Verizon will soon allow customers to opt out of having an identifier placed on their phones that had alarmed privacy advocates due to its ability to let third parties persistently track customers.
The identifier or customer code drew concerns primarily because it created so-called "supercookies" that could not be deleted by users. Verizon customers have had the ability to opt out of the company's advertising programs, but not out of having that identifier placed on their devices.
Now, "we have begun working to expand the opt-out to include the identifier referred to as the UIDH [unique identifier header], and expect that to be available soon," a Verizon spokeswoman said Friday via email. She added that "Verizon never shares customer information with third parties as part of our advertising program."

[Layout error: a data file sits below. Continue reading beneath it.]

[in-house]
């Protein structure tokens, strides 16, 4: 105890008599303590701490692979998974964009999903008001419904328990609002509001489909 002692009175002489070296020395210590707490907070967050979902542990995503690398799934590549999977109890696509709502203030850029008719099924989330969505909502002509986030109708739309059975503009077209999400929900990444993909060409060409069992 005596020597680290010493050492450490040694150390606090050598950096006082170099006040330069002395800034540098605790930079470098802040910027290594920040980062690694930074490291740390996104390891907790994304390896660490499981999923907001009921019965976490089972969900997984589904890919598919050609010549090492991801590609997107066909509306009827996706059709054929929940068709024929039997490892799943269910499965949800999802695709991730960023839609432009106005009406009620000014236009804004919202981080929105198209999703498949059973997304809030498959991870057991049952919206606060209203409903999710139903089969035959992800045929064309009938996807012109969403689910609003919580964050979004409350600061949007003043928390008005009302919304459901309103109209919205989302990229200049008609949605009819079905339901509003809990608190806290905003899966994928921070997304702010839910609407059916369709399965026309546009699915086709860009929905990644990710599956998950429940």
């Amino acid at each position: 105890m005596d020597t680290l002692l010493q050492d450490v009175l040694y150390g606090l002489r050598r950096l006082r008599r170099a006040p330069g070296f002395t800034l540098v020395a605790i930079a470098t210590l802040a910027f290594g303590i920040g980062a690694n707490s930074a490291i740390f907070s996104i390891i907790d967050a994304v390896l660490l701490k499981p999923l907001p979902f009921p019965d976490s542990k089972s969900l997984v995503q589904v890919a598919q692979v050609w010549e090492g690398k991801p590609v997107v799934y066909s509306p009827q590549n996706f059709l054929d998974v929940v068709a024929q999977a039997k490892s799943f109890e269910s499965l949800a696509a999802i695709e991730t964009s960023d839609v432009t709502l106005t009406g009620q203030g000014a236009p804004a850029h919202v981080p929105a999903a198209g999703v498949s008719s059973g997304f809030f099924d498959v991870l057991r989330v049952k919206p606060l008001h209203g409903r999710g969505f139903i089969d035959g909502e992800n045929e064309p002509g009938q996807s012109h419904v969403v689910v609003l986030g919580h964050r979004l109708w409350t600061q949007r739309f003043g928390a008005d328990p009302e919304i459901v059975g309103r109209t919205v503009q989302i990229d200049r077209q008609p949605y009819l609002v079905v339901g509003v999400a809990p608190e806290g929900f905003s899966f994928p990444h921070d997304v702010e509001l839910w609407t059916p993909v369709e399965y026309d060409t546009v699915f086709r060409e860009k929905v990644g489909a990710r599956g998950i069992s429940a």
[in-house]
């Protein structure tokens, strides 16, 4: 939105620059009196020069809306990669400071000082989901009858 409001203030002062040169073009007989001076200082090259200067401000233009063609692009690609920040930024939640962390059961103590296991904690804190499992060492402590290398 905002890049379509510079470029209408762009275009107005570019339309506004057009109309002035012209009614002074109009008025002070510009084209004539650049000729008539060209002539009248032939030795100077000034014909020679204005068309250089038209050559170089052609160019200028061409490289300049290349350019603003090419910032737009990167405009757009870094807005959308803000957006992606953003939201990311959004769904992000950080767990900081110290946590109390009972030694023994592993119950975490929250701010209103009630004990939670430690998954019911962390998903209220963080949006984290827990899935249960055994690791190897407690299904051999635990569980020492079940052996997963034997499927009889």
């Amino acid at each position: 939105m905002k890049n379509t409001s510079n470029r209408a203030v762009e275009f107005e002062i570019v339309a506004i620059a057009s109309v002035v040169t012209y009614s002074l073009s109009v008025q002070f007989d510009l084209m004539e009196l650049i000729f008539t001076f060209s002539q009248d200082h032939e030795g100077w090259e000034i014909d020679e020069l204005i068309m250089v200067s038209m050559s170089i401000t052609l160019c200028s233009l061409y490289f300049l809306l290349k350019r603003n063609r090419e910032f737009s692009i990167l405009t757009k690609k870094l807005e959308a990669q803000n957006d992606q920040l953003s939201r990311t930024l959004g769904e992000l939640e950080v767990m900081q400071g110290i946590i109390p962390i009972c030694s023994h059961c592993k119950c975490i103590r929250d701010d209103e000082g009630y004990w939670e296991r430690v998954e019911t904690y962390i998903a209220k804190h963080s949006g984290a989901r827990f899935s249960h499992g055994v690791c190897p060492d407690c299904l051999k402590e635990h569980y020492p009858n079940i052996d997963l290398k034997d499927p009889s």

The Verizon spokeswoman did not say when exactly the opt-out would become available, though she noted that customers can change their privacy choices on the MyVerizon website.
Privacy advocates like the Electronic Frontier Foundation had called on Verizon to shut down the identifier program, arguing that it violated users' privacy.
AT&T had also at one point tested its own identifier system, which it later dropped amidst privacy concerns.
One advertising company that had been exploiting the identifier, discovered by computer scientist Jonathan Mayer, was Turn. The company tracked users across the web as they visited sites like Facebook, Twitter, Walmart and WebMD, Mayer wrote in a blog post earlier this month.
"The privacy impact also goes beyond individual mobile browsers," he said, referring to the supercookie as a "zombie cookie." "If a Verizon customer tethered with their phone, their notebook could get stuck with the zombie value," he said.